On Friday, SuccessFactors filed their S-1, entering themselves into the relm of a soon-to-be publicly-traded company (with a new fancy logo and everything). A copy of the S-1 filing can be found here. This has been rumored for a few months now. As recently as last month, someone suggested to me that they had already selected banks.
SuccessFactors is a company I have written a lot about here and here. Bill Kutik also has a great article on the company in his recent article in HR Executive Magazine. The IPO announcement has promoted the BlackBerry to buzz all weekend. Many questions from “what do you think” to “I didn’t realize they were operating at such as loss” to “they need to get out fast at the rate they are going”. Although I am not a financial analyst, a quick review of the S-1 provides an interesting peek into the company. A couple of observations…
- The company is losing a staggering amount of money. The company incurred net losses of $32m in 2006 and is on track to loss $50m this year
- 2006 revenues were only $32.5m, significantly lower than I had previously estimated in some market forecasts. They are currently on pace to achieve approximately $65m in revenue this year. As a SaaS vendor, deferred revenue is important. SuccessFactors deferred revenue is currently $56.8m.
- Sales and marketing expense is nearly 100% of revenue. The company is spending a lot of money with most of it going towards a blue-chip direct sales force. In comparison, Netsuite, another SaaS vendor who also recently filed their S-1, is operating at about 65% of revenue.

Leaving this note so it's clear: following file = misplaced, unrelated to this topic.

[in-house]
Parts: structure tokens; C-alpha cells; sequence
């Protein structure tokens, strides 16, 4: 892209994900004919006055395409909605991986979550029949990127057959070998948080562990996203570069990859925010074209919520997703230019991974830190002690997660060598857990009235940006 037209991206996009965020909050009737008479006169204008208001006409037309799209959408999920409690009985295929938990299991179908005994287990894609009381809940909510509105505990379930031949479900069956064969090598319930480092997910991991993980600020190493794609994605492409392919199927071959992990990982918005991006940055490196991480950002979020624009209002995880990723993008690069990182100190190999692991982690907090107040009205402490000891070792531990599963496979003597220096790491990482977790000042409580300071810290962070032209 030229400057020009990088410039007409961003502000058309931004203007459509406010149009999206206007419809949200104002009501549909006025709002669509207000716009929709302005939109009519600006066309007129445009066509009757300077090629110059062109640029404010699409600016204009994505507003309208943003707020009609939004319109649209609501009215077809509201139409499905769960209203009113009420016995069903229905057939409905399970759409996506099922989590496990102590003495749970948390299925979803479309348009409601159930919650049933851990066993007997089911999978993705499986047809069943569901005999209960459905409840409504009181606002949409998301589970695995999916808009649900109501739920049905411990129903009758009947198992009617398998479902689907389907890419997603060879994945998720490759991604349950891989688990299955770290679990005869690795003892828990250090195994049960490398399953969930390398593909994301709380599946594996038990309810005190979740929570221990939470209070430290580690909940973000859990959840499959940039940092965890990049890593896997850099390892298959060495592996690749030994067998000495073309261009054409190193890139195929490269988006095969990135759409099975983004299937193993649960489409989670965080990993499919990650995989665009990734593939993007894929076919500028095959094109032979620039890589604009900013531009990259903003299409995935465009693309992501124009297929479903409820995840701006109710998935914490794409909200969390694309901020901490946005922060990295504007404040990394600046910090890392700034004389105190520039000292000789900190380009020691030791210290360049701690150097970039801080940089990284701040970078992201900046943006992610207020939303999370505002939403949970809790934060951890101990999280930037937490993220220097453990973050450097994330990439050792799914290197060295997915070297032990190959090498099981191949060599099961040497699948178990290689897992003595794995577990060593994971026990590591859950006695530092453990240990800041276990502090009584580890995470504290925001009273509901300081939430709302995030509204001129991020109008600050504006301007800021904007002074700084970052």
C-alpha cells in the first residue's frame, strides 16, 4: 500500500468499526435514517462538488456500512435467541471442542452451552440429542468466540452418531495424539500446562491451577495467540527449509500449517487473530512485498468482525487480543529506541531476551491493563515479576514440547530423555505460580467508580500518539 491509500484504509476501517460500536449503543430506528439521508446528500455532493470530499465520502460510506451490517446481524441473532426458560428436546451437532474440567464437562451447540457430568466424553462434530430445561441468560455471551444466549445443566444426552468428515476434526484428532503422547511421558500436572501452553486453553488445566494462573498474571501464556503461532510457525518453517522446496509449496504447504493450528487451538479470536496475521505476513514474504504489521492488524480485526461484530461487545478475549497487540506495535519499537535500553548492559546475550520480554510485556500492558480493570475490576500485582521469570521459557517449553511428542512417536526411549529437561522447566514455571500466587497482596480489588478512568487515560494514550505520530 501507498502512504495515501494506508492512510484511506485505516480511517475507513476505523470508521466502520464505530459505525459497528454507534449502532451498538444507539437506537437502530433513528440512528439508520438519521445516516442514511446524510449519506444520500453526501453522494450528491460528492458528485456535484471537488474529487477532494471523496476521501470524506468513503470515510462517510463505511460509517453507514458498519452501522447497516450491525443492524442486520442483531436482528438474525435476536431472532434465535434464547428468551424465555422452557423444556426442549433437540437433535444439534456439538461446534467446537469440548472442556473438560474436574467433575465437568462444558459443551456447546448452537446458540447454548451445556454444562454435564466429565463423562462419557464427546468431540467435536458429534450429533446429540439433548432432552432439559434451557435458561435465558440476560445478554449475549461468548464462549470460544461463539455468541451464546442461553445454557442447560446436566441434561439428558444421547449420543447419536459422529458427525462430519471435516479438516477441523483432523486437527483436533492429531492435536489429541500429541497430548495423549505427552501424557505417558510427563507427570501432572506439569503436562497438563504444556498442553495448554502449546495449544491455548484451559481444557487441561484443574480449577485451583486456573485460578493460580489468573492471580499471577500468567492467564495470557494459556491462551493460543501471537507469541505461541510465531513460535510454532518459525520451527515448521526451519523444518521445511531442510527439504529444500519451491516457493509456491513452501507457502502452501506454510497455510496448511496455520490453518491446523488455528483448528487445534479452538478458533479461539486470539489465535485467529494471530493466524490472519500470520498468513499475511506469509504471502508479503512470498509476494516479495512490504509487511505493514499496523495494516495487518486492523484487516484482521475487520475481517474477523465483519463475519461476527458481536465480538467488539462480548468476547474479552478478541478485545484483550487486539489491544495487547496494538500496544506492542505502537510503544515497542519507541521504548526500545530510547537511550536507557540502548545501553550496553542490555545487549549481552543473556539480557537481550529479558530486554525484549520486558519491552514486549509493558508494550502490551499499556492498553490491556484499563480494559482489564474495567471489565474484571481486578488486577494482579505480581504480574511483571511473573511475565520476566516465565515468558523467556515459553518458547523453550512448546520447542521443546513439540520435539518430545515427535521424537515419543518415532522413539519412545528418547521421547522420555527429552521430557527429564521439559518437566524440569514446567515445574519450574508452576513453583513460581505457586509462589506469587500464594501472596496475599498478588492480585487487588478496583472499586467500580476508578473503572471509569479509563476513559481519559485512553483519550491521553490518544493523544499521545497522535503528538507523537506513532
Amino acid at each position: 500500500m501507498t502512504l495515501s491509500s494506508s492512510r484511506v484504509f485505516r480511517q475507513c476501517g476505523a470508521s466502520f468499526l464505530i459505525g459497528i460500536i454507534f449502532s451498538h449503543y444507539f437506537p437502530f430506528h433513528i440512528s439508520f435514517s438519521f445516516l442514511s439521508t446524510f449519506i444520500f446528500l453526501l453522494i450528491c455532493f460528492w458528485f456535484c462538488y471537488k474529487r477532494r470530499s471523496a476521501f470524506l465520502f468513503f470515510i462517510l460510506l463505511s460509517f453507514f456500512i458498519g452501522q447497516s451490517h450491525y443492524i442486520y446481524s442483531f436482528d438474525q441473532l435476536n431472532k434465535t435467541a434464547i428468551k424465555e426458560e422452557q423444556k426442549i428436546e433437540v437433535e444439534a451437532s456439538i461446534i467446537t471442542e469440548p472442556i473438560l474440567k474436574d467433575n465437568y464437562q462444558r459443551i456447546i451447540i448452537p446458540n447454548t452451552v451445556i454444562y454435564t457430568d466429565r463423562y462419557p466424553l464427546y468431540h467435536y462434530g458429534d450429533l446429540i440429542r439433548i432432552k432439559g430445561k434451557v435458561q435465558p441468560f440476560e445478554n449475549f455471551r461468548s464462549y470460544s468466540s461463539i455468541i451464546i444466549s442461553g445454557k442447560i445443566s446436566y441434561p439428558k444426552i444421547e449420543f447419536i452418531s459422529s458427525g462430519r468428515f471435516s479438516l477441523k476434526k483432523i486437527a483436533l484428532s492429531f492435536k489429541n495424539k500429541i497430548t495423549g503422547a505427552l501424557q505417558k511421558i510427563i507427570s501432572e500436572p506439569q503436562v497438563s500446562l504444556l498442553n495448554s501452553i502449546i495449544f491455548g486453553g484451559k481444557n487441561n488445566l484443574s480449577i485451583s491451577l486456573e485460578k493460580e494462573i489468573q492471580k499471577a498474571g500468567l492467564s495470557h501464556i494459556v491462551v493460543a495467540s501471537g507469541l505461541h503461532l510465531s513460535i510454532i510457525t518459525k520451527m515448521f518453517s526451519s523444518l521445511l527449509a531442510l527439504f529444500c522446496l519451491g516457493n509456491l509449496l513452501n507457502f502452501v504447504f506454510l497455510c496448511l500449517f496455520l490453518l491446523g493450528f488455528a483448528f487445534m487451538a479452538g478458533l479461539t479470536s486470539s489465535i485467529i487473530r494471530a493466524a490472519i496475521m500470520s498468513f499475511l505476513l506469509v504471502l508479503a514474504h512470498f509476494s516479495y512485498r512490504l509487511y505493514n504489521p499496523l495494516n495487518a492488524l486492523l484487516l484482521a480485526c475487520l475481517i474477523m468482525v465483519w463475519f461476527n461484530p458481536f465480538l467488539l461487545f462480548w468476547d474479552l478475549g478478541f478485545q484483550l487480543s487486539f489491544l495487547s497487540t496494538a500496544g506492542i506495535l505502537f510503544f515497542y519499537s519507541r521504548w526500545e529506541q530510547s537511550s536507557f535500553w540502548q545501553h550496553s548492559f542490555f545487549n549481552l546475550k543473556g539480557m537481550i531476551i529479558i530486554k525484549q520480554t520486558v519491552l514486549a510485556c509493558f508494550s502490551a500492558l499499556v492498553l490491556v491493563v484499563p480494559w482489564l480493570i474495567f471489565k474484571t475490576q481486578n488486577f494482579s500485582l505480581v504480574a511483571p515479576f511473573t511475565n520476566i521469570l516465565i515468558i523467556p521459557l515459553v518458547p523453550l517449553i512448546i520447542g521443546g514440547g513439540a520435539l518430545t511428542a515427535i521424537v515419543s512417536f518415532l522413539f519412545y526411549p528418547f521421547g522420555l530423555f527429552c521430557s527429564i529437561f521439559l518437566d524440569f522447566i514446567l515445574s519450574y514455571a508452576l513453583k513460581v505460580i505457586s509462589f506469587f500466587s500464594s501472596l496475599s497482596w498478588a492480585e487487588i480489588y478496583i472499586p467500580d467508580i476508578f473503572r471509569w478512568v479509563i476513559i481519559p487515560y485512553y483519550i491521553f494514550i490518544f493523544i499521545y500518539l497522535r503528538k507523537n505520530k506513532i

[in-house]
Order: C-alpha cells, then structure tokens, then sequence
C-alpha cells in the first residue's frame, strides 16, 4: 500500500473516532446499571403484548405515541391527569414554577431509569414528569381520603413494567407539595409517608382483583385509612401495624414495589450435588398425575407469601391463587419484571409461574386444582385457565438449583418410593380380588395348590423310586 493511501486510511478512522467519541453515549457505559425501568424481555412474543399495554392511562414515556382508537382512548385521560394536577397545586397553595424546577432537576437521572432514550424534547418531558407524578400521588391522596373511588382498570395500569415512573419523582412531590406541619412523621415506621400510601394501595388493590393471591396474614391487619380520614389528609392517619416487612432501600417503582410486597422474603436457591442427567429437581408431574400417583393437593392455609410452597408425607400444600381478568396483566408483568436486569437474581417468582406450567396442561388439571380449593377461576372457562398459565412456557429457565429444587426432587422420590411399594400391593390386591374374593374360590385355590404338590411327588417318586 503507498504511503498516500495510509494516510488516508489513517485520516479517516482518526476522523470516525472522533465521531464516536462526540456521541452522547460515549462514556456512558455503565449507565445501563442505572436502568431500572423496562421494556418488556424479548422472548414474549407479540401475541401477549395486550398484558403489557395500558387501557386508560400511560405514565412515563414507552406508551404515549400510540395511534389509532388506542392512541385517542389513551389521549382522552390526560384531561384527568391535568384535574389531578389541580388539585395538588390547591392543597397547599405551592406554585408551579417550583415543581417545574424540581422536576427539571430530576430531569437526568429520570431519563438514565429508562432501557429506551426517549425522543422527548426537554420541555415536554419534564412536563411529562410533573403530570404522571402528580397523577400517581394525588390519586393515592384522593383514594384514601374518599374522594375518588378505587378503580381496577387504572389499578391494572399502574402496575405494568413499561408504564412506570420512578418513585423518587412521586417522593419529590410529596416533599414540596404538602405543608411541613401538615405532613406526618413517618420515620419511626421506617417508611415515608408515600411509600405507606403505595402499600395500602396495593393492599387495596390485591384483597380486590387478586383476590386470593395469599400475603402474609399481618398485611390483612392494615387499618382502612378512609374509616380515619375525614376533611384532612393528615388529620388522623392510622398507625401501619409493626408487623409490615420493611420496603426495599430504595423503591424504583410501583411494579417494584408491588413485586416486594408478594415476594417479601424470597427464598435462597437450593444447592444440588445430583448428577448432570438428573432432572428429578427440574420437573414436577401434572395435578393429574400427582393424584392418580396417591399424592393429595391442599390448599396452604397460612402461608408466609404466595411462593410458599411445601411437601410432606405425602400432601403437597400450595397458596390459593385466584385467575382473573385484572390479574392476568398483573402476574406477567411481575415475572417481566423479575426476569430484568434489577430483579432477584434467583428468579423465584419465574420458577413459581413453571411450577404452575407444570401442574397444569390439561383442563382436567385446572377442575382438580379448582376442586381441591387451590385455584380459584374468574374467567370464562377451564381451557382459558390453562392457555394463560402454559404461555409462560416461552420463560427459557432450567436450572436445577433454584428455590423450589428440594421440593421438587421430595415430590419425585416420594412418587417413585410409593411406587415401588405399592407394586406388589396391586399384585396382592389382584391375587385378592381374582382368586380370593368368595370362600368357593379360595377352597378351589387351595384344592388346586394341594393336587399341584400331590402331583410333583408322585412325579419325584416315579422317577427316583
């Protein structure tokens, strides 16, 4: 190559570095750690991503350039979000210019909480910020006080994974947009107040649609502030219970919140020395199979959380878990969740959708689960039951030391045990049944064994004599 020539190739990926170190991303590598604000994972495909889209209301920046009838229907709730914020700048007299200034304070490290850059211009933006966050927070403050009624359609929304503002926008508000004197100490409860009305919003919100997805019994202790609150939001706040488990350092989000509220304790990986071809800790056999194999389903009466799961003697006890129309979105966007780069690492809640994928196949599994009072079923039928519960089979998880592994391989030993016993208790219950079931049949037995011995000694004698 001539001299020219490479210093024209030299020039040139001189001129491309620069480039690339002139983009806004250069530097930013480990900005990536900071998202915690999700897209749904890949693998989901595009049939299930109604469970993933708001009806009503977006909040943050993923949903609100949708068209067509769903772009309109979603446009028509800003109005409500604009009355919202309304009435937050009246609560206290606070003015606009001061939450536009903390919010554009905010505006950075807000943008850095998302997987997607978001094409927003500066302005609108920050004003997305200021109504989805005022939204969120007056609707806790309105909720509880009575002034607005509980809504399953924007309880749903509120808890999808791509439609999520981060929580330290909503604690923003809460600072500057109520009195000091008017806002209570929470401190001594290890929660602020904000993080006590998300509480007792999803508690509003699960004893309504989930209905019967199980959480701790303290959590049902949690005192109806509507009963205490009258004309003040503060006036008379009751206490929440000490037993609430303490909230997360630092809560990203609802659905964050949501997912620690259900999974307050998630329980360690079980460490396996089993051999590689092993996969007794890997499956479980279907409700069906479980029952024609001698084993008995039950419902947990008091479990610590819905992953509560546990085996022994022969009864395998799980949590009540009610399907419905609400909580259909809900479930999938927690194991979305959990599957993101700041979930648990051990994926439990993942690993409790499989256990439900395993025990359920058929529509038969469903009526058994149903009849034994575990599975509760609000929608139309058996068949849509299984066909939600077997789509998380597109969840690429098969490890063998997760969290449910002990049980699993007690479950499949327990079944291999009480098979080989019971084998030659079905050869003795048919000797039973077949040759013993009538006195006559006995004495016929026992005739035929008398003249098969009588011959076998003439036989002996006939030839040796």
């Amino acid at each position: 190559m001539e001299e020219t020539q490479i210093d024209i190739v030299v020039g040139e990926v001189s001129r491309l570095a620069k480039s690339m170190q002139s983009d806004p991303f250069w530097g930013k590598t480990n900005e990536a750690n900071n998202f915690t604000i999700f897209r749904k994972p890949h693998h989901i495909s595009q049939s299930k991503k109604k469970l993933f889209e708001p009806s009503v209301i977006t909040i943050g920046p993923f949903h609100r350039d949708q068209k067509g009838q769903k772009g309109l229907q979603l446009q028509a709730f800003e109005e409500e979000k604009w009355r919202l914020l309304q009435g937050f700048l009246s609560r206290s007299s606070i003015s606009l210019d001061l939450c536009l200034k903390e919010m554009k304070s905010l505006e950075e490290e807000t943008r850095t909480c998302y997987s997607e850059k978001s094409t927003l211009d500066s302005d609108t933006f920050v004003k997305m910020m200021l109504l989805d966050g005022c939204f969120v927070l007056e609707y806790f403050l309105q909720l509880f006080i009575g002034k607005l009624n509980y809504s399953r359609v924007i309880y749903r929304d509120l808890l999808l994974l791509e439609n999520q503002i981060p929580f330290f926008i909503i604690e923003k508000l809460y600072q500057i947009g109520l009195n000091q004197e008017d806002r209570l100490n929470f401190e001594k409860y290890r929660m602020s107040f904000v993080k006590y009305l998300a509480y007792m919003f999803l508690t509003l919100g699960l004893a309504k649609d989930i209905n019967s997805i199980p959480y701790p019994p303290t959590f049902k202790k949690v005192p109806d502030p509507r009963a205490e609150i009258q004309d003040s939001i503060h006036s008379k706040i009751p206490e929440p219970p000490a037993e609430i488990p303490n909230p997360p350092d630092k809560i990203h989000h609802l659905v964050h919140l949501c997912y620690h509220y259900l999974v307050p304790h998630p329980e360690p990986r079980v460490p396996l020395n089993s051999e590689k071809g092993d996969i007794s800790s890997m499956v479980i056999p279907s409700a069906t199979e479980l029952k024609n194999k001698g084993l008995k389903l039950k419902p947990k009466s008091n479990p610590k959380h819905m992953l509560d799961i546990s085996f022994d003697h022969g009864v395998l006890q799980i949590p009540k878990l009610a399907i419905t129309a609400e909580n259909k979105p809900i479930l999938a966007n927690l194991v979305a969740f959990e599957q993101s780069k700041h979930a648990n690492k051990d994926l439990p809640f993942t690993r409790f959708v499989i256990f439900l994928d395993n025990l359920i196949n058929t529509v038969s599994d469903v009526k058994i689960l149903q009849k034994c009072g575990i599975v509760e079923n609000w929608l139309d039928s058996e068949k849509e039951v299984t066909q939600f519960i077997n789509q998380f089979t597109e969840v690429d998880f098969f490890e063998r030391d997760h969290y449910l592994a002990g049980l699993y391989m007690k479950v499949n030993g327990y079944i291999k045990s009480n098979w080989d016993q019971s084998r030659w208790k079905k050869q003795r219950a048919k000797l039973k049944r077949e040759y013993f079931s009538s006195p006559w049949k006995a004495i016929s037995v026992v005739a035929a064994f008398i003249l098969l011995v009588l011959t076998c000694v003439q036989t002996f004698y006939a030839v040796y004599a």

- The company is investing heavily in product development. In 2006, 33% of revenues went towards R&D. Netsuite, in comparison, was at about 21% in the same period. Also similar to Netsuite, the company only operates one data center in the USA, something my friend Jason Wood expressed concerns with NetSuite. Interestingly, SuccessFactors operates 2 data centers in Europe although the region only accounts for about 3% of revenue.
What does this mean for the industry? A successful IPO will be great news for the industry, providing increased visibility in the HCM market, something that all vendors in the market should be cheering. The company is obviously taking a “cold war” approach to the market, focused on outspending the competition. This strategy will pose a significant challenge to many vendors that don’t have the financial resources nor the ambition to dominate the market. They are betting big and it shouldn’t go unnoticed that their are some significant risks attached to their strategy.
Why now? The financial markets are strong and the IPO window has obviously opened for many technology companies. Although it is always tough to predict market timing, and many are already predicting a short IPO window of opportunity, now seems to be a good time for a public offering. The company obviously could use the capital to fuel its growth plans too.
SuccessFactors is operating in a competitive market with some great companies including Authoria, Halogen, Plateau, Cornerstone OnDemand and Vurv to mention a few. Taleo also has a much anticipated release of their performance management solution due out in the next few months…and I wouldn’t write off Oracle or SAP yet. Each one of these companies has taken a unique approach to the market and time will tell which approach will be the most successful.